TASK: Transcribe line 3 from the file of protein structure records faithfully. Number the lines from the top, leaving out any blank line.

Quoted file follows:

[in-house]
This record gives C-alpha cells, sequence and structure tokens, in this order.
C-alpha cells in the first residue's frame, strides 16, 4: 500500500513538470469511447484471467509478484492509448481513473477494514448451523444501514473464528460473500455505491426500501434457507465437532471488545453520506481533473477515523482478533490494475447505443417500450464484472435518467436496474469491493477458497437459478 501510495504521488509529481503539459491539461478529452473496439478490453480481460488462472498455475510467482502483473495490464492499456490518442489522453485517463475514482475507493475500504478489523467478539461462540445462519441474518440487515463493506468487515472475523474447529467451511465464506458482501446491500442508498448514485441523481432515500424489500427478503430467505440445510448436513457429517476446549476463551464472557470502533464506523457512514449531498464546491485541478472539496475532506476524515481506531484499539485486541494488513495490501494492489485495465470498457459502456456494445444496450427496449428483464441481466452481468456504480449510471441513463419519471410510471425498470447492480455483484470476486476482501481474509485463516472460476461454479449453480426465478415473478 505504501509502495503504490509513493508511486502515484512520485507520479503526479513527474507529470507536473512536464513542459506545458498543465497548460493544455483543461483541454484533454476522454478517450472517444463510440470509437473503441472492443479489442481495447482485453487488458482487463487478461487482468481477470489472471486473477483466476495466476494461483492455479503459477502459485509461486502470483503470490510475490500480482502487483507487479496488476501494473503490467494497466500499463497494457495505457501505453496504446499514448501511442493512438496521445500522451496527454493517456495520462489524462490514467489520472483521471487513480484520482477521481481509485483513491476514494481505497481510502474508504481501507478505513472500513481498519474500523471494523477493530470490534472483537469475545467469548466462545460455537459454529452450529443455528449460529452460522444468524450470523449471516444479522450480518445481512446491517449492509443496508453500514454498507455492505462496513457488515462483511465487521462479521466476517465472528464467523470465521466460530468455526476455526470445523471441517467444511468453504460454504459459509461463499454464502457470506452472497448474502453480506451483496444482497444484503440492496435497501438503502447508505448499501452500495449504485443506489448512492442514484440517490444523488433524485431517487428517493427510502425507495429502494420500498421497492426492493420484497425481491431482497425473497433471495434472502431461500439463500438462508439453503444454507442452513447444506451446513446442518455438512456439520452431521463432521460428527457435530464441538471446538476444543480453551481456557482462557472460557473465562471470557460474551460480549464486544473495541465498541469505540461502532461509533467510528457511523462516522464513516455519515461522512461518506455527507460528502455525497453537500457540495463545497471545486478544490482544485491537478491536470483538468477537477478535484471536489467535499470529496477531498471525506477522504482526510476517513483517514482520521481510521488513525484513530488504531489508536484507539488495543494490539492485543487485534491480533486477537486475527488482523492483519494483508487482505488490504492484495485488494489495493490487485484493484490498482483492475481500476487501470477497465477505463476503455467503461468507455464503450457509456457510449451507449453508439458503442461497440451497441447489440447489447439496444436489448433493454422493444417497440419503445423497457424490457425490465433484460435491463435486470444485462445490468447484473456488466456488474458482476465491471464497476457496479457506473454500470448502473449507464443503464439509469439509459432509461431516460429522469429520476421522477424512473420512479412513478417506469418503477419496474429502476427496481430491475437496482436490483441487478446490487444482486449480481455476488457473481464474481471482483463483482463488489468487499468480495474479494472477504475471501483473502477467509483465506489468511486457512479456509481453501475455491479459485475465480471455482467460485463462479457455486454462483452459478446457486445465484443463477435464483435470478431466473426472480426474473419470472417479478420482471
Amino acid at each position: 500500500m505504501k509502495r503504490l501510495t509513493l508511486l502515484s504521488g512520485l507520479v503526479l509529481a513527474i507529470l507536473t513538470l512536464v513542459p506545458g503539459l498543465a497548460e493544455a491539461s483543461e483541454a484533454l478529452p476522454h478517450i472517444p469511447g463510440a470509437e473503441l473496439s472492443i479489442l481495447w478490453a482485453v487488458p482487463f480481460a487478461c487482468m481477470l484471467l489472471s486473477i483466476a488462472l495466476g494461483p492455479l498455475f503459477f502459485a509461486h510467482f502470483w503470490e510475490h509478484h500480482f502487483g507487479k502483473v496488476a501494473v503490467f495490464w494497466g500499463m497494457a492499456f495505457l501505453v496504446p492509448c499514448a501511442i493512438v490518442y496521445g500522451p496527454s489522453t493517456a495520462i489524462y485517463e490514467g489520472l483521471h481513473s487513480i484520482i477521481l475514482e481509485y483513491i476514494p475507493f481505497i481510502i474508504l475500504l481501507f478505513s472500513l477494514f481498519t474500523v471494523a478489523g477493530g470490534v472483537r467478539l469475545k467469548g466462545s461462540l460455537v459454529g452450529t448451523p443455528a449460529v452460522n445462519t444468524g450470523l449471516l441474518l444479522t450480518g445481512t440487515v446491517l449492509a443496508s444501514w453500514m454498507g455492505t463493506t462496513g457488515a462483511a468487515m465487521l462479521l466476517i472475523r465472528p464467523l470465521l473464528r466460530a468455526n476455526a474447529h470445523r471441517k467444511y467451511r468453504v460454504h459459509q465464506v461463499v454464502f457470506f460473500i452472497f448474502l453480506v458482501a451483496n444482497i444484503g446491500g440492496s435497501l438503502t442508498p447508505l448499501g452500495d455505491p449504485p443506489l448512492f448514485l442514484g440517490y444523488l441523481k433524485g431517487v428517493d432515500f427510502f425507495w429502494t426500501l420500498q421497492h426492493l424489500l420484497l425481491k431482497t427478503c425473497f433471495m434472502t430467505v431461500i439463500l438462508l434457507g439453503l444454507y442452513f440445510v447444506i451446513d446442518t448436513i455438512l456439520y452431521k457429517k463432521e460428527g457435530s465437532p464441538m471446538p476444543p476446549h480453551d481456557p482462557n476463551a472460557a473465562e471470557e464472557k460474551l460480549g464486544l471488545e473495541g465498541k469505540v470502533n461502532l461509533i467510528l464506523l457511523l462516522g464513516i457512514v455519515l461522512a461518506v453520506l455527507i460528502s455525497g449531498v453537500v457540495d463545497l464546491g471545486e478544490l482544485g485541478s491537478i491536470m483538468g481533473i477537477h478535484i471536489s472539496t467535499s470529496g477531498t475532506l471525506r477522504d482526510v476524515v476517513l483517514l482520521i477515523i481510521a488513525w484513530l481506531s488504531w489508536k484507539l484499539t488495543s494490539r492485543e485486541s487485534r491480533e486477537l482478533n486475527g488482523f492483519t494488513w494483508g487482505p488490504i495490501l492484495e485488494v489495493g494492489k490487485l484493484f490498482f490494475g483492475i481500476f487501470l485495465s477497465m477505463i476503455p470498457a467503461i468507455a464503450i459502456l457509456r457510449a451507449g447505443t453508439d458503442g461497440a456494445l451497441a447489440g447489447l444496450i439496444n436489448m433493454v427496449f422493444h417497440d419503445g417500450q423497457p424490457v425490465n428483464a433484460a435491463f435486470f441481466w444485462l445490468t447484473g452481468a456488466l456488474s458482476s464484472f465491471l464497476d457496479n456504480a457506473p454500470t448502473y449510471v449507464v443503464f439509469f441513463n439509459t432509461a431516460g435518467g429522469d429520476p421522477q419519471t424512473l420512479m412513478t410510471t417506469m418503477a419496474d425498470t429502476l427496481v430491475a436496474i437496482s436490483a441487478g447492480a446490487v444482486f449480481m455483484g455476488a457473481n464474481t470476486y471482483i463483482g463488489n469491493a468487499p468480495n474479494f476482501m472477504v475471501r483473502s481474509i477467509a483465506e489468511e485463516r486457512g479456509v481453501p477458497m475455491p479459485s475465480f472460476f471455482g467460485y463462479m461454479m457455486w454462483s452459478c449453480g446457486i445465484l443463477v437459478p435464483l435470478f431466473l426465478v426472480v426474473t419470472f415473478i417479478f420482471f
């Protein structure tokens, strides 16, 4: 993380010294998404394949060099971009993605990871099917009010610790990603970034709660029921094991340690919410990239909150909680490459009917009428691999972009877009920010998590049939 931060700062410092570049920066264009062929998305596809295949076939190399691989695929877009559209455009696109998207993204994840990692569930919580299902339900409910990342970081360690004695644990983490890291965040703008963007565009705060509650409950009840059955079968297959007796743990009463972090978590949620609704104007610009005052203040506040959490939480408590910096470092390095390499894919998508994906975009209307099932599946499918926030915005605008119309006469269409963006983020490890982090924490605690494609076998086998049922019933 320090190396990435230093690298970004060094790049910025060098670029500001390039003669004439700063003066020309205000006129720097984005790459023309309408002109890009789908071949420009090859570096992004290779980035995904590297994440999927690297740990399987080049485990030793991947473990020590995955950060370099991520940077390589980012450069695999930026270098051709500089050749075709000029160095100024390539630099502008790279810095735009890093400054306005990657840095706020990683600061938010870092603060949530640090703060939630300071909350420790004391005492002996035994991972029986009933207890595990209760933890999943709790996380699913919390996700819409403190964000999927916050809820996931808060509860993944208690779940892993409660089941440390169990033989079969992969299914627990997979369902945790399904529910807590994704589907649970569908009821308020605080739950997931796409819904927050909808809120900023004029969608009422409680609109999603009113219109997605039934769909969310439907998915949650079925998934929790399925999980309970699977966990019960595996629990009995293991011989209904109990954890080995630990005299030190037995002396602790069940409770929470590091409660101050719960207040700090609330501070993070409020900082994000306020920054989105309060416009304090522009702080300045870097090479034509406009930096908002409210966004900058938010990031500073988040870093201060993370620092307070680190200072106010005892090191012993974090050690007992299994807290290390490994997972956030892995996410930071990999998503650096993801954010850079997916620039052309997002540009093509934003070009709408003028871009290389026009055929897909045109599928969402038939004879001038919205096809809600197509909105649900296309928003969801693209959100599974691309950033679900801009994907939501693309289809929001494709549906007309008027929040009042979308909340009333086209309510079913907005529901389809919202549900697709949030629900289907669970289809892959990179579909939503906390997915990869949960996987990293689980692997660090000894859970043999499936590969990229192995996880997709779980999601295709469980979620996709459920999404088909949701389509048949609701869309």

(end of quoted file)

C-alpha cells in the first residue's frame, strides 16, 4: 500500500513538470469511447484471467509478484492509448481513473477494514448451523444501514473464528460473500455505491426500501434457507465437532471488545453520506481533473477515523482478533490494475447505443417500450464484472435518467436496474469491493477458497437459478 501510495504521488509529481503539459491539461478529452473496439478490453480481460488462472498455475510467482502483473495490464492499456490518442489522453485517463475514482475507493475500504478489523467478539461462540445462519441474518440487515463493506468487515472475523474447529467451511465464506458482501446491500442508498448514485441523481432515500424489500427478503430467505440445510448436513457429517476446549476463551464472557470502533464506523457512514449531498464546491485541478472539496475532506476524515481506531484499539485486541494488513495490501494492489485495465470498457459502456456494445444496450427496449428483464441481466452481468456504480449510471441513463419519471410510471425498470447492480455483484470476486476482501481474509485463516472460476461454479449453480426465478415473478 505504501509502495503504490509513493508511486502515484512520485507520479503526479513527474507529470507536473512536464513542459506545458498543465497548460493544455483543461483541454484533454476522454478517450472517444463510440470509437473503441472492443479489442481495447482485453487488458482487463487478461487482468481477470489472471486473477483466476495466476494461483492455479503459477502459485509461486502470483503470490510475490500480482502487483507487479496488476501494473503490467494497466500499463497494457495505457501505453496504446499514448501511442493512438496521445500522451496527454493517456495520462489524462490514467489520472483521471487513480484520482477521481481509485483513491476514494481505497481510502474508504481501507478505513472500513481498519474500523471494523477493530470490534472483537469475545467469548466462545460455537459454529452450529443455528449460529452460522444468524450470523449471516444479522450480518445481512446491517449492509443496508453500514454498507455492505462496513457488515462483511465487521462479521466476517465472528464467523470465521466460530468455526476455526470445523471441517467444511468453504460454504459459509461463499454464502457470506452472497448474502453480506451483496444482497444484503440492496435497501438503502447508505448499501452500495449504485443506489448512492442514484440517490444523488433524485431517487428517493427510502425507495429502494420500498421497492426492493420484497425481491431482497425473497433471495434472502431461500439463500438462508439453503444454507442452513447444506451446513446442518455438512456439520452431521463432521460428527457435530464441538471446538476444543480453551481456557482462557472460557473465562471470557460474551460480549464486544473495541465498541469505540461502532461509533467510528457511523462516522464513516455519515461522512461518506455527507460528502455525497453537500457540495463545497471545486478544490482544485491537478491536470483538468477537477478535484471536489467535499470529496477531498471525506477522504482526510476517513483517514482520521481510521488513525484513530488504531489508536484507539488495543494490539492485543487485534491480533486477537486475527488482523492483519494483508487482505488490504492484495485488494489495493490487485484493484490498482483492475481500476487501470477497465477505463476503455467503461468507455464503450457509456457510449451507449453508439458503442461497440451497441447489440447489447439496444436489448433493454422493444417497440419503445423497457424490457425490465433484460435491463435486470444485462445490468447484473456488466456488474458482476465491471464497476457496479457506473454500470448502473449507464443503464439509469439509459432509461431516460429522469429520476421522477424512473420512479412513478417506469418503477419496474429502476427496481430491475437496482436490483441487478446490487444482486449480481455476488457473481464474481471482483463483482463488489468487499468480495474479494472477504475471501483473502477467509483465506489468511486457512479456509481453501475455491479459485475465480471455482467460485463462479457455486454462483452459478446457486445465484443463477435464483435470478431466473426472480426474473419470472417479478420482471